Egypt 'missed payment' for diverted gas tanker: Reports
Confusion surrounding the diversion to Brazil of an Egypt-bound liquified natural gas (LNG) tanker earlier this month amid reports of missed payments could be a sign that Egypt's economic problems are affecting its energy supplies, traders have said.
The Wall Street Journal reported on Friday that two suppliers to EGAS, Egypt's state-owned gas company, had told it they were awaiting payments as Egyptian firms struggled to pay for imports because of a foreign currency crisis made worse by the collapse of the tourism industry.
“The payment difficulties are affecting all parties,” one trader at a European gas firm told the American newspaper.
Reports of missed payments come after BP's British Sapphire gas tanker spent several weeks circling off the country's Ain Sokhna import terminal before being diverted to Brazil on 7 January.
Khaled Abdel Badie, the chairman of EGAS, told the Reuters news agency on Friday that Egypt had postponed the delivery until Egypt's peak energy consumption period in August and dismissed reports of missed payments as “completely untrue”.
But industry sources said Egypt had last month asked for 90 days to pay for LNG deliveries, instead of the usual 15-20 days, leaving the country up to $500m in arrears, Reuters reported.
BP has not commented on the diversion of the British Sapphire, which left Qatar on 10 December and is now crossing the South Atlantic.
One analyst said Egypt's months-long payment problems could be worsened by a fall in cash flow from the Gulf Cooperation Council (GCC) caused by the sharp drop in oil prices.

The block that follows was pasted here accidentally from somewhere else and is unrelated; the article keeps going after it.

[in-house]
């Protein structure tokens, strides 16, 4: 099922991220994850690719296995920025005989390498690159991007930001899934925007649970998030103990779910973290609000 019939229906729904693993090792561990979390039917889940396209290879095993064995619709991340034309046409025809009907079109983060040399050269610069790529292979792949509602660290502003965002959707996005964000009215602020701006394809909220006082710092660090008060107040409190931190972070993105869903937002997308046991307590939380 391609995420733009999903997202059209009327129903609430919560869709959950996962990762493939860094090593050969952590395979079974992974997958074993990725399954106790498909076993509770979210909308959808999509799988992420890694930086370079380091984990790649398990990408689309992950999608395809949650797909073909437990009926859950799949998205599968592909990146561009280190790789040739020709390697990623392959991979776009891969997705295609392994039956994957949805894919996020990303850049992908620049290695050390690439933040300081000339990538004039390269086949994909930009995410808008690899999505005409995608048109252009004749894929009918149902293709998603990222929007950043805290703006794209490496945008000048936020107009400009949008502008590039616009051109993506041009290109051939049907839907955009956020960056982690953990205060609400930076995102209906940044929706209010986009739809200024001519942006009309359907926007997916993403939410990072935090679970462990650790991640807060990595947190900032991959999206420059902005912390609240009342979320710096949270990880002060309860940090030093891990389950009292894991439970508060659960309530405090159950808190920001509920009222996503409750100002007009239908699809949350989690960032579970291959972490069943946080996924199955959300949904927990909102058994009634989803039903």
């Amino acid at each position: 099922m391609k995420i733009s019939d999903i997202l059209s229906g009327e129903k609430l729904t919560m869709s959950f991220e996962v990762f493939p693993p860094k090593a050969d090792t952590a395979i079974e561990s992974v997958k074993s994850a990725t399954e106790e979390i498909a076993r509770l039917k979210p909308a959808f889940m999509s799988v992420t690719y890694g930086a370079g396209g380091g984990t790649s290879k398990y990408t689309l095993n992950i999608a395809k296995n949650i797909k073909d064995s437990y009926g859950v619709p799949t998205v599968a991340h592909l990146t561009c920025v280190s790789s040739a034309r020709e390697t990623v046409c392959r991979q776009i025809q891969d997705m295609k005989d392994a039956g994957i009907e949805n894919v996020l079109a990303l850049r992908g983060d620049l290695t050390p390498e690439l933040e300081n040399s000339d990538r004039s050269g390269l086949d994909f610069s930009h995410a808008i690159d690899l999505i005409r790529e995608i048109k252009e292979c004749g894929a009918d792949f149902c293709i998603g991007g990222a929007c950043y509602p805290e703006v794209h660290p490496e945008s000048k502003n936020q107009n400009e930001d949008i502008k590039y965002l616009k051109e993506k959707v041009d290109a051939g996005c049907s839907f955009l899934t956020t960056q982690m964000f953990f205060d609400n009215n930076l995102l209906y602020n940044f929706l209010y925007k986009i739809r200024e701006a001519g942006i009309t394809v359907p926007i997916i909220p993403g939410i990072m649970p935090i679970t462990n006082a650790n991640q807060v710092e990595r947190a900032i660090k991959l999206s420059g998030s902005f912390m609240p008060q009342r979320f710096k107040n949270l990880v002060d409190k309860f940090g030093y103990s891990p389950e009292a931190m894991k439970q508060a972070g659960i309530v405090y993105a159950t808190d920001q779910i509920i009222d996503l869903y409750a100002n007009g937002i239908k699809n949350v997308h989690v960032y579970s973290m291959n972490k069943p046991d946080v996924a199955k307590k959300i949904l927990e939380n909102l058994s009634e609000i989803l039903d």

“Egypt is basically financed by the GCC, so this was one of the things to watch for when oil prices dropped,” said Olivier Jakob of Switzerland-based Petromatrix. “If GCC cash flow is affected, this could have implications for Egypt.”
Some traders believe Egypt could do a deal with Saudi Arabia to help it meet payments for the next few months at least, while others predict the country may need to be bailed out by the International Monetary Fund or the World Bank.
Chris Jarvis, the IMF mission chief for Egypt, said: “We are not in talks on a new programme or a loan. So far, the authorities have not requested IMF financing, but we would be ready to consider such request when the authorities feel it is opportune. The Fund stands ready to help Egypt and its people.”
For some suppliers though, delayed payments may be reason enough to cancel contracts with Egypt.
“Contracts vary and some may or may not have the right to terminate because of delayed payments,” said one supplier.
Despite its economic and political difficulties, Egypt has benefited from recent oversupply in the LNG market with the country installing a second floating LNG terminal last year.
But Egypt's aspirations to tap its own LNG reserves, boosted last year by the announcement of the discovery of the "largest ever” natural gas field found off Egypt’s coast, have been hamstrung by its struggle to attract multinational firms willing to invest in exploration.
Sherif Ali Elhelwa, an energy industry analyst, last year told Middle East that LNG imports cost the country about a third of its spending budget every three to four months.
Elhelwa said it would likely be at least two years and probably before Egypt was able to tap into its newly discovered reserves, with many Egyptians likely to continue to experience rolling blackouts during periods of peak energy use.
Last year, the government reduced household blackouts by ordering many factories and businesses to cut their energy use by one hour a day.